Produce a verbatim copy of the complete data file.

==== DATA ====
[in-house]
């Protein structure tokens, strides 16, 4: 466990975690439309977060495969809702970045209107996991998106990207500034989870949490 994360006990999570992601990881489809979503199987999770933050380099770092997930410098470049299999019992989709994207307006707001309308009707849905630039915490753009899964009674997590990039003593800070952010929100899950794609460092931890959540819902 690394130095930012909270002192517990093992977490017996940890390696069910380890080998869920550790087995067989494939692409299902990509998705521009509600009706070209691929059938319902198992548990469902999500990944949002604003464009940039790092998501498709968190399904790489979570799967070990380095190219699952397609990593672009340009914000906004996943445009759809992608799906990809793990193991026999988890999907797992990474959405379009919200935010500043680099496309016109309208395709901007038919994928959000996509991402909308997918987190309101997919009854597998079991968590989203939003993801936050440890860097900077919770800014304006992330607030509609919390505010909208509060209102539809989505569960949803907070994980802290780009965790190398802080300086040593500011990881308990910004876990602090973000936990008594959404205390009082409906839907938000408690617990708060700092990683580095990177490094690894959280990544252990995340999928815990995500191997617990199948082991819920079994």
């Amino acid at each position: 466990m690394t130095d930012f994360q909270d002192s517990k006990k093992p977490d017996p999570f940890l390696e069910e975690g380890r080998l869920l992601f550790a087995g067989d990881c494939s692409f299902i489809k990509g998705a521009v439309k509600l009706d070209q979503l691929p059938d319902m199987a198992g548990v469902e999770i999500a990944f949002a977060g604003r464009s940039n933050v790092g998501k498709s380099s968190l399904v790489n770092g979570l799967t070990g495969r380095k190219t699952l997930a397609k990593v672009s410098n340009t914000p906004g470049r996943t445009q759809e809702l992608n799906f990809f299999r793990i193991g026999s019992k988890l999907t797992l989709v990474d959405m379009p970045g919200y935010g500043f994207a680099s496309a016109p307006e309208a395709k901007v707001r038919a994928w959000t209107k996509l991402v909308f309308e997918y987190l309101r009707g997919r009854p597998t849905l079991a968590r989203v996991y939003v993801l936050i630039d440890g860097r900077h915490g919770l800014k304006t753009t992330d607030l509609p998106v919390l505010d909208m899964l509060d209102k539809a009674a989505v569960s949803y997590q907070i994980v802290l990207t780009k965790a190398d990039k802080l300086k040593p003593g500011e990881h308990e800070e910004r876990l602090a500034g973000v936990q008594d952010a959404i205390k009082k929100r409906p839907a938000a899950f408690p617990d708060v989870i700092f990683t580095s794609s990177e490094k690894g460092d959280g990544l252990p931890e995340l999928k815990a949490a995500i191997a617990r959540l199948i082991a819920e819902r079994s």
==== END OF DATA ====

[in-house]
């Protein structure tokens, strides 16, 4: 466990975690439309977060495969809702970045209107996991998106990207500034989870949490 994360006990999570992601990881489809979503199987999770933050380099770092997930410098470049299999019992989709994207307006707001309308009707849905630039915490753009899964009674997590990039003593800070952010929100899950794609460092931890959540819902 690394130095930012909270002192517990093992977490017996940890390696069910380890080998869920550790087995067989494939692409299902990509998705521009509600009706070209691929059938319902198992548990469902999500990944949002604003464009940039790092998501498709968190399904790489979570799967070990380095190219699952397609990593672009340009914000906004996943445009759809992608799906990809793990193991026999988890999907797992990474959405379009919200935010500043680099496309016109309208395709901007038919994928959000996509991402909308997918987190309101997919009854597998079991968590989203939003993801936050440890860097900077919770800014304006992330607030509609919390505010909208509060209102539809989505569960949803907070994980802290780009965790190398802080300086040593500011990881308990910004876990602090973000936990008594959404205390009082409906839907938000408690617990708060700092990683580095990177490094690894959280990544252990995340999928815990995500191997617990199948082991819920079994």
């Amino acid at each position: 466990m690394t130095d930012f994360q909270d002192s517990k006990k093992p977490d017996p999570f940890l390696e069910e975690g380890r080998l869920l992601f550790a087995g067989d990881c494939s692409f299902i489809k990509g998705a521009v439309k509600l009706d070209q979503l691929p059938d319902m199987a198992g548990v469902e999770i999500a990944f949002a977060g604003r464009s940039n933050v790092g998501k498709s380099s968190l399904v790489n770092g979570l799967t070990g495969r380095k190219t699952l997930a397609k990593v672009s410098n340009t914000p906004g470049r996943t445009q759809e809702l992608n799906f990809f299999r793990i193991g026999s019992k988890l999907t797992l989709v990474d959405m379009p970045g919200y935010g500043f994207a680099s496309a016109p307006e309208a395709k901007v707001r038919a994928w959000t209107k996509l991402v909308f309308e997918y987190l309101r009707g997919r009854p597998t849905l079991a968590r989203v996991y939003v993801l936050i630039d440890g860097r900077h915490g919770l800014k304006t753009t992330d607030l509609p998106v919390l505010d909208m899964l509060d209102k539809a009674a989505v569960s949803y997590q907070i994980v802290l990207t780009k965790a190398d990039k802080l300086k040593p003593g500011e990881h308990e800070e910004r876990l602090a500034g973000v936990q008594d952010a959404i205390k009082k929100r409906p839907a938000a899950f408690p617990d708060v989870i700092f990683t580095s794609s990177e490094k690894g460092d959280g990544l252990p931890e995340l999928k815990a949490a995500i191997a617990r959540l199948i082991a819920e819902r079994s």